3. Problem statement

How do we ensure we are benefitting from the contributions of individuals with policy expertise in the IETF? There are a range of challenges to be addressed, including: (1) improving communication between the IETF and policy communities, (2) education and upskilling of policy experts to meaningfully engage, and (3) building community and a culture that enables policy and technical experts to work together.

There are clear barriers to productive contribution of policy expertise in the IETF. There are factors that motivate work to mitigate these barriers. One is the IETF’s important contribution to the ecosystem of global Internet governance through the development of the Internet’s open standards. There is a need to strengthen the IETF in this critical role as other standards bodies and actors look to use different fora to develop and influence Internet protocol standards, at the risk of undermining the Internet’s openness and interoperability. Another is the need to better understand the real-world impact of those standards. Learning from other multistakeholder processes and better incorporating a wider range of expertise can help make IETF standards more robust and help identify global deployment barriers, and can help raise the IETF’s profile and make the IETF community better connected globally.

Two big questions still remain for us: (1) How can we better enable and benefit from the contribution of policy expertise to IETF standardisation? (2) How can we build a culture and ways of working which better support technical and policy experts collaborating to develop more robust standards?

There are a range of initiatives within and around the IETF that are addressing particular aspects of the above points. Some of these are venues for considering the intersection of policy and technology, some of these are mechanisms for improving communication, or bringing together relevant stakeholders. Below is a non-exhaustive list of identified workstreams relevant to this problem space, as a starting point for identifying remaining gaps.

4. Identifying solutions and ways forward

In March 2023 we identified the following groups and initiatives:

(1) HRPC RG: The Human Rights and Protocol Considerations research group in IRTF has served as a venue to consider a range of policy-relevant topics related to human rights, and has brought valuable expertise into the IETF. The group is discussing rechartering as “Human Rights and Policy Considerations”.

(2) ISOC Policymaker Program [ISOC]: The educational program, co-located at IETF meetings, serves to train and introduce government policymakers to Internet standards.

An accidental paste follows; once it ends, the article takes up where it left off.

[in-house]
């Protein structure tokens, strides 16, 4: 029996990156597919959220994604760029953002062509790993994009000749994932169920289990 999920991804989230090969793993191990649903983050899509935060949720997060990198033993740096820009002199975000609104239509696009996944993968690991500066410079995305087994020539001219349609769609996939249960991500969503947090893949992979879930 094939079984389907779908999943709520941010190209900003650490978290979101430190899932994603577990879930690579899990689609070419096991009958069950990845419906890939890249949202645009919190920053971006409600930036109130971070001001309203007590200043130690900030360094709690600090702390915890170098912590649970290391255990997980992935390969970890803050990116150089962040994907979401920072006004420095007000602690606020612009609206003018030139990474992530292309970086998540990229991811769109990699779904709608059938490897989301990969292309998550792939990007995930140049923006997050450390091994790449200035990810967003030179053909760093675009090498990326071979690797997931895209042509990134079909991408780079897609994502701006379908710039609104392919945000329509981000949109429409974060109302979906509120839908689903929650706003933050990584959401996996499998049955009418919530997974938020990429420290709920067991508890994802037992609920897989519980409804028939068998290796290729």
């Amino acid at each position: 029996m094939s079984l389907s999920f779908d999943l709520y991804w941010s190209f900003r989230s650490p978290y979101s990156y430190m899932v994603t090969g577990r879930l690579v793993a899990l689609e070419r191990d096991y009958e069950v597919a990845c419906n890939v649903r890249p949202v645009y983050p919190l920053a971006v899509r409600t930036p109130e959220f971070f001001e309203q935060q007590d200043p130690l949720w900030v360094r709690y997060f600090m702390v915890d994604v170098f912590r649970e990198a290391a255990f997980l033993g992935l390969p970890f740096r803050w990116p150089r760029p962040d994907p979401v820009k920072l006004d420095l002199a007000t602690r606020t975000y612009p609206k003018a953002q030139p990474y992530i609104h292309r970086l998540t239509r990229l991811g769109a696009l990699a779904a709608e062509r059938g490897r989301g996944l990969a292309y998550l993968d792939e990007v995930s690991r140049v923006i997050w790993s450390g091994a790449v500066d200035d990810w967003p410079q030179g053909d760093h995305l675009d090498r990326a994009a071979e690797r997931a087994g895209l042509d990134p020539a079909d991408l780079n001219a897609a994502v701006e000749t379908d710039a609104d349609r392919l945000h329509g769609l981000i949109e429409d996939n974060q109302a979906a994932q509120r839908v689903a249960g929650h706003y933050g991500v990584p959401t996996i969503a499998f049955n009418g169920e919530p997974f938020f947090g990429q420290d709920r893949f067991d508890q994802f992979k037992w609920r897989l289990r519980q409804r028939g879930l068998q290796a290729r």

(3) IAB-ISOC coordination group: A new coordination group has been set up to better facilitate liaison between the IAB and ISOC [IAB-ISOC]. This is in the context of a longer standing practice of collaboration.

(4) RASP RG chartering: A new research group in the IRTF is being chartered to look at Research and Analysis of the Standards Process, including barriers to participation and engagement [RASPRG].

(5) EMODIR Directorate: The Education, Mentoring, and Outreach directorate is chartered to increase the diversity and inclusiveness of the IETF, and oversees a variety of relevant initiatives [EMODIR].

(6) Article 19 and Centre for Democracy and Technology: These civil society organisations have created guides for engaging with Internet standardisation, including an almanac of relevant Internet standards work across the IETF, W3C, ITU, IEEE and other standards bodies [ARTICLE19], as well as a handbook on how to engage as a public interest advocate [KNODEL].

Sharing information to identify further initiatives, and collaborating to better understand the overlaps and gaps between this collection of work, will be key to addressing the identified problem statement.

Addressing this problem space over the long-term will require a range of activities and contributions from the wider IETF community. It is expected that part of this work will support existing initiatives, but new initiatives or ideas may also be needed. For example, it is not clear that any of the existing initiatives will help create a clear touchpoint for those with policy expertise and it is unclear how they bridge the gap between technology and policy experts working on IETF standardisation.

Building off of what exists (see above), how can we best support this activity: (1) Is there existing activity that can be expanded to make clear touchpoints for those with policy expertise and for those experts to better contribute to IETF standards work through open and inclusive processes? (2) Are there other relevant initiatives not listed here we should be following/engaging?

From an initial review of the landscape, a few gaps have been identified, such as liaisons/communications, technical contributions from policy experts, and identification of key stages in the standardisation process for policy engagement. (1) Is there agreement that diverse expertise including that of policy communities strengthens the IETF’s standardisation work? (2) Are there other ways in which the IETF community would benefit from further communication and collaboration with policy experts? (3) Where is best placed for us to start discussions on or build clarity around these points?

5. Security Considerations

This document has no security considerations.

6. IANA Considerations

This document has no IANA actions.

7. Informative References

19, A., "Internet Standards Almanac", , <>.
"Center for Democracy & Technology and Article 19, Connecting Internet protocols and standards with policy", , <>.
"Education, Mentoring, and Outreach Directorate", , <>.
"Human Rights and Protocol Considerations Research Group", , <>.
"IAB-ISOC coordination group", , <>.
"Internet Society Policymakers Program", , <>.
Knodel, M., Salazar, J., and M. Ansari, "A Guide to the Internet Engineering Task Force (IETF) for Public Interest Advocates", , <>.
"OpenStand principles", , <>.
"Public Interest Technology Group", n.d., <>.
"Research and Analysis of Standard-Setting Processes Proposed Research Group", , <>.
Alvestrand, H., "A Mission Statement for the IETF", BCP 95, RFC 3935, DOI 10.17487/RFC3935, , <>.
Nottingham, M., "The Internet is for End Users", RFC 8890, DOI 10.17487/RFC8890, , <>.
"Tao of the IETF", , <>.

Appendix A. Acknowledgments

Thanks to Olaf Kolkman for his review of this draft.

Many discussions influenced this draft, including with the participants of the IETF 115 side meeting.

Authors' Addresses

Stacie Hoffmann
UK Dept. for Science, Innovation & Technology
Marek Blachut
UK Dept. for Science, Innovation & Technology